This dude looks like a lady, and a big one, too!
Today we will be taking it easy, that is, we donâ€™t have Bus TurĂstic tickets anymore, and we will be visiting things on foot today.
Itâ€™s almost eleven when we leave the appartment and we take the usual route to La Rambla. This time, when we get to Barcelonaâ€™s most famous street, we take a right, heading towards Port Vell. The street artists that crowd La Rambla from midday onwards are already setting up shop. The diversity of characters is huge, for starters we see a man dressed up as a really big woman, who is very busy getting male passers-by to hug and cuddle her.
The pirate standing close by doesnâ€™t get as much attention as the big woman does, it must have something to do with sex appeal. Since we have already visited the harbour, we turn back when we reach it, but we take the touristic route back.
One of the narrow streets in the Barri GotĂc, this one leads to PlaĂ§a Reial.
The narrow streets of the gothic quarter are quiet, even though they arenâ€™t even a hundred metres away from La Rambla. I always enjoy strolling through these streets, musing on how things must have been in the old days. Eventually we end up on Placa Reial, now a busy square with lots of tourists relaxing and drinking, but in the seventies of the 20th century it was the territory of drugdealers and prostitutes. It is famous for its modernist lamp posts designed by GaudĂ. From the square a busy street takes us back to La Rambla, very near the spot where we started off. Now we take a right to make our way to PlaĂ§a de Catalunya, where we will be having lunch.
We see an array of street artists making their living here, one even more beautiful than the other. One of them succeeds in seducing me to have my picture taken with her, a beauty contest I am bound to lose. Most artists have a static pose, but they kick into action when someone slips them some money.Iâ€™ve spotted a Hardrock CafĂ© on PlaĂ§a de Catalunya and since hardrock and beyond is my kind of music, I want to have a look inside every single one I encounter. Lunch is a very good excuse. My mom and dad arenâ€™t coming along, because they donâ€™t like whatâ€™s on the menu. The food is great and the music, which is still a bit â€śsoftâ€ť for me is better than Iâ€™ve heard in days. We are taking our time and an hour or so later, my dad shows up, checking on our progress.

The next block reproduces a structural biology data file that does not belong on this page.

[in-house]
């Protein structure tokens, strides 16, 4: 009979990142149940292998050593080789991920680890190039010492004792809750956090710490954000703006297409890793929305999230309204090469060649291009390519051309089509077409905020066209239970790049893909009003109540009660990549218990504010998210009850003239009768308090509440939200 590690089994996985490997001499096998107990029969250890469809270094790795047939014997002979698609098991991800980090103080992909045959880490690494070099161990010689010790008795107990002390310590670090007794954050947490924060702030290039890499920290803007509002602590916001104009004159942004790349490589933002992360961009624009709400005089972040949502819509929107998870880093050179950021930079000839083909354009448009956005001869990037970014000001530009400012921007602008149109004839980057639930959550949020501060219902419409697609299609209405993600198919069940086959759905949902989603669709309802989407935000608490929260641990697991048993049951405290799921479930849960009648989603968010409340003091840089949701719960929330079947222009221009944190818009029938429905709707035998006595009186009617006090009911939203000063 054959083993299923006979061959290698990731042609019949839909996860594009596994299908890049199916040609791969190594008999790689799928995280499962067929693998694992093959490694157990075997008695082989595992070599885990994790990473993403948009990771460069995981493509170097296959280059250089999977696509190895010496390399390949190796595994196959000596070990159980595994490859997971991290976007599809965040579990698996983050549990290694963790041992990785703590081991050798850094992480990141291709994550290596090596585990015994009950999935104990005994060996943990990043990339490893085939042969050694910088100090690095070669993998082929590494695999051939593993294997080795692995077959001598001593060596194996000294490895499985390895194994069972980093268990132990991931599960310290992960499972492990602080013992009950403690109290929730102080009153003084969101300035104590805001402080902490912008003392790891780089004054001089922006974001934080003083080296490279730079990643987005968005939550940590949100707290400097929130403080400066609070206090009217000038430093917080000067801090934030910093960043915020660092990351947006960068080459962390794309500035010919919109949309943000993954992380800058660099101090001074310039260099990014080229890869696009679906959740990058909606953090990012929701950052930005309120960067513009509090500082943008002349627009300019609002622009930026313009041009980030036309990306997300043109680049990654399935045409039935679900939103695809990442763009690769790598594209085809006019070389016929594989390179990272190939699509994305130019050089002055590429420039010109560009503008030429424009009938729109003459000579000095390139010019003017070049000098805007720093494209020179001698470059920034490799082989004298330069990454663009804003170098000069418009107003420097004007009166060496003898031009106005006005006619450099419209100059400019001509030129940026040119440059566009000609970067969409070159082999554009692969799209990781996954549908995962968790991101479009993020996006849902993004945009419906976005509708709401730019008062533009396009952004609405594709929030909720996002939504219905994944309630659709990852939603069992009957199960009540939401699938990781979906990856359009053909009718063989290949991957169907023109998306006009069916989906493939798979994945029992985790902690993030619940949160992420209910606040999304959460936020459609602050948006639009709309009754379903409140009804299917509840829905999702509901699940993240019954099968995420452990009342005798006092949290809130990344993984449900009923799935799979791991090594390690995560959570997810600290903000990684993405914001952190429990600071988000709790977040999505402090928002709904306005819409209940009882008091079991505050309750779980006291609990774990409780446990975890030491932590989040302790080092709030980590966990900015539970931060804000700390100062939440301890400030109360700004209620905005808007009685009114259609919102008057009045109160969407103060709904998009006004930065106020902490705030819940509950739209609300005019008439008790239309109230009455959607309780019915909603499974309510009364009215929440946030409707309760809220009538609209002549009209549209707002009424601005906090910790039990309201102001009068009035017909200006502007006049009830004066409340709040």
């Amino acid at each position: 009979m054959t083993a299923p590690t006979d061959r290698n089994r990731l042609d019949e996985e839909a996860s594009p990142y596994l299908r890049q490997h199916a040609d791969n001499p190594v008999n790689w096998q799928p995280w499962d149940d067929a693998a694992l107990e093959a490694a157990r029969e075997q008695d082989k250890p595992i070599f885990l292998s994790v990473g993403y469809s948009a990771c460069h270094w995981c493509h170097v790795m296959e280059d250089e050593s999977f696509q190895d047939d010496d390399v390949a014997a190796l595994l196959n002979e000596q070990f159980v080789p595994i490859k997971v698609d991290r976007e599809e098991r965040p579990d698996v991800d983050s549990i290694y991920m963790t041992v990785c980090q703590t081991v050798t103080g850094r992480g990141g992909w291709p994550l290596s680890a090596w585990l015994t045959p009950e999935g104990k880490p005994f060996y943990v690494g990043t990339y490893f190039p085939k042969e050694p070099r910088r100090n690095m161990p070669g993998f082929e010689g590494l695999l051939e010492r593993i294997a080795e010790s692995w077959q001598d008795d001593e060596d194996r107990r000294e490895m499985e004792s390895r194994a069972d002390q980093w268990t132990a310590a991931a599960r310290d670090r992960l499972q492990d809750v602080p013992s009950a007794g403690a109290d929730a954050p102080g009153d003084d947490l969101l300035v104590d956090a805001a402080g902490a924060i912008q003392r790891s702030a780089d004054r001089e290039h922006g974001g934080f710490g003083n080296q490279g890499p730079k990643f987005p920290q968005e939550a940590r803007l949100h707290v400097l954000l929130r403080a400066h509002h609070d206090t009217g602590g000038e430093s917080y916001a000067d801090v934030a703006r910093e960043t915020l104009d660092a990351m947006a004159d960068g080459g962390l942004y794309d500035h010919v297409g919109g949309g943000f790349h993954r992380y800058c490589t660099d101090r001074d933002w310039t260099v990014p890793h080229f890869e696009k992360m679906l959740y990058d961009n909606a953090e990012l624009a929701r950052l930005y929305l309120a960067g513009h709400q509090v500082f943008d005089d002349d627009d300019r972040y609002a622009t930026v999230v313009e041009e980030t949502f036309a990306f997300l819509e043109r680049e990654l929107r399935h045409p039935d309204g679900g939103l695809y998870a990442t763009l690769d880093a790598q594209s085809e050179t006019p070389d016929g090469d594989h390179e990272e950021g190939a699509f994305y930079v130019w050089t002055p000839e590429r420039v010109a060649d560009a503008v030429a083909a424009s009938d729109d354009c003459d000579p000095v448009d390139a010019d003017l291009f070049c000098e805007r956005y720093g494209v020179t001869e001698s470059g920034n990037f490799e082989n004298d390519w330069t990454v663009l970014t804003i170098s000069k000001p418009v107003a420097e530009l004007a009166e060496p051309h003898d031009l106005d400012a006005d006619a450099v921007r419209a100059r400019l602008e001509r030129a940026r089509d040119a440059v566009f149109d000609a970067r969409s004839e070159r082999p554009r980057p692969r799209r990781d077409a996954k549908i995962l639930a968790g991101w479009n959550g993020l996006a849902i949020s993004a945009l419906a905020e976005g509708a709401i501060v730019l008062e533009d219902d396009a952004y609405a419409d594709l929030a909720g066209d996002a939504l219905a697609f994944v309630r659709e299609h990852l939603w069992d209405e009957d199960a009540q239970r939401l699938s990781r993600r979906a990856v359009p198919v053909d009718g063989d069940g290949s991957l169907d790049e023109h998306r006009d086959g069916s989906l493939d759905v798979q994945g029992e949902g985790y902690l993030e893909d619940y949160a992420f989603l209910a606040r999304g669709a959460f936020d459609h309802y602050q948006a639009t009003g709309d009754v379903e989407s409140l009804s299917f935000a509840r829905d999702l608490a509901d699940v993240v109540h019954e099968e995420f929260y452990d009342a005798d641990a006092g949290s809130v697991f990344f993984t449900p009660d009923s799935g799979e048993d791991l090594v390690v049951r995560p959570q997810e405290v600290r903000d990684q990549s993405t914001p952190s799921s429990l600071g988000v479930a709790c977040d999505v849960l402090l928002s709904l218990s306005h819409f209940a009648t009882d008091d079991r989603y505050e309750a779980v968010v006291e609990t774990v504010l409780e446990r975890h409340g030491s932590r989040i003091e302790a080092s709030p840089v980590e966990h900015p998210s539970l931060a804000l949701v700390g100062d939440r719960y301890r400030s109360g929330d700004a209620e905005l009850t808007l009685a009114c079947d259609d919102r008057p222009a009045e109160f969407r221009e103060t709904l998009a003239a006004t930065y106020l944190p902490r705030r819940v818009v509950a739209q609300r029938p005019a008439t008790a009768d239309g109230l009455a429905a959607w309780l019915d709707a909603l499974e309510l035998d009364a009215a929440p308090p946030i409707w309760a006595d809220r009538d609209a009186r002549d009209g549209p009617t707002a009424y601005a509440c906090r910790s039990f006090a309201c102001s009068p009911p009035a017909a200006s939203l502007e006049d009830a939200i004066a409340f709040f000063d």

PlaĂ§a Reial with GaudĂ's famous lamp posts.
We regroup after lunch and head for another â€śmust seeâ€ť in Barcelona: Casa BatllĂł.
The BatllĂł house is on the Passeig de GrĂ cia and is one of Antoni GaudĂâ€™s most famous works. GaudĂ didnâ€™t build the house, he merely renovated it, setting his unimaginable imagination free, nature being his most important muse: staircase handrails looking like vertibrae and lightsources in the walls looking like a cross-breeding of tortoise-shells and the port-holes of Captain Nemoâ€™s Nautilus. There are virtually no straight lines in the entire building, in a way, nature itself could have created it. The tour with audio guide will take well over 90 minutes and is definately worth your while (and the Euro 13,20 entrance fee, after discount). The house has two light shafts to let in natural light, especially designed to spread the light evenly through the building. Every floor has balconies in the light shafts, the higher the floor the smaller the balconies and the darker blue the tiling, this to avoid taking in too much light. The bottom floors have larger balconies and almost white tiles, this way more light is taken in.
The facade of Casa BatllĂł.
Every door and window has a ventilation system, carved into the wood in organic shapes, that can be opened and shut at will. GaudĂ's theory was: No heating without ventilation. Slowly the tour takes us to the top floor and in the stair well there is a door on every floor, with a brass number on it. Every number is in the handwriting of Antoni GaudĂ, making the house even more "his" than it already was. Finally we get to the roof, that looks like the back of a giant reptile.
The living of the BatllĂł residence.
Weâ€™ve been given all the information we could ask for, but if youâ€™re unlucky (like my dad) you will have to ask for a new audio guide, because your batteries have gone dead. We decide not to go down using the elevator, but to go down as we came up, using the stairs, circling the beautiful elevator shaft.
Once outside we walk back to the appartment, to have some kind of a siĂ«sta.
La Sagrada Familia by night.
In the evening my dad, Trudy and myself go out again for dinner and for a late night visit of La Sagrada Familia to take some night shots. My mother stays, she doesnâ€™t feel up to another late night expedition.
We dine at Tapa Tapa, a restaurant serving only, what a surprise, tapas. For fifteen euros a head we have a very decent meal, readying us for the rest of this tiring evening.
I really enjoy experimenting with my camera and Iâ€™m having a great time taking pictures of the beautifully lit building we walk by.
It is almost ten oâ€™clock when we see La Sagrada Familia ahead of us, but everything is dark and I am afraid that we have come in vain. But as we get closer, at ten pm sharp, the lights slowly power up, setting the building ablaze. I take pictures from afar and from up close until past eleven, before we start walking back.
The roof of Casa BatllĂł by night.
On our way back we see Casa BatllĂł again, bathing in light, colours bright as day.
It is already after midnight when we get back to the appartment again and my mother is already in bed, but she enjoyed her night of peace and quiet, not going anywhere. We take a quick, but necessary shower and then we hit the sack.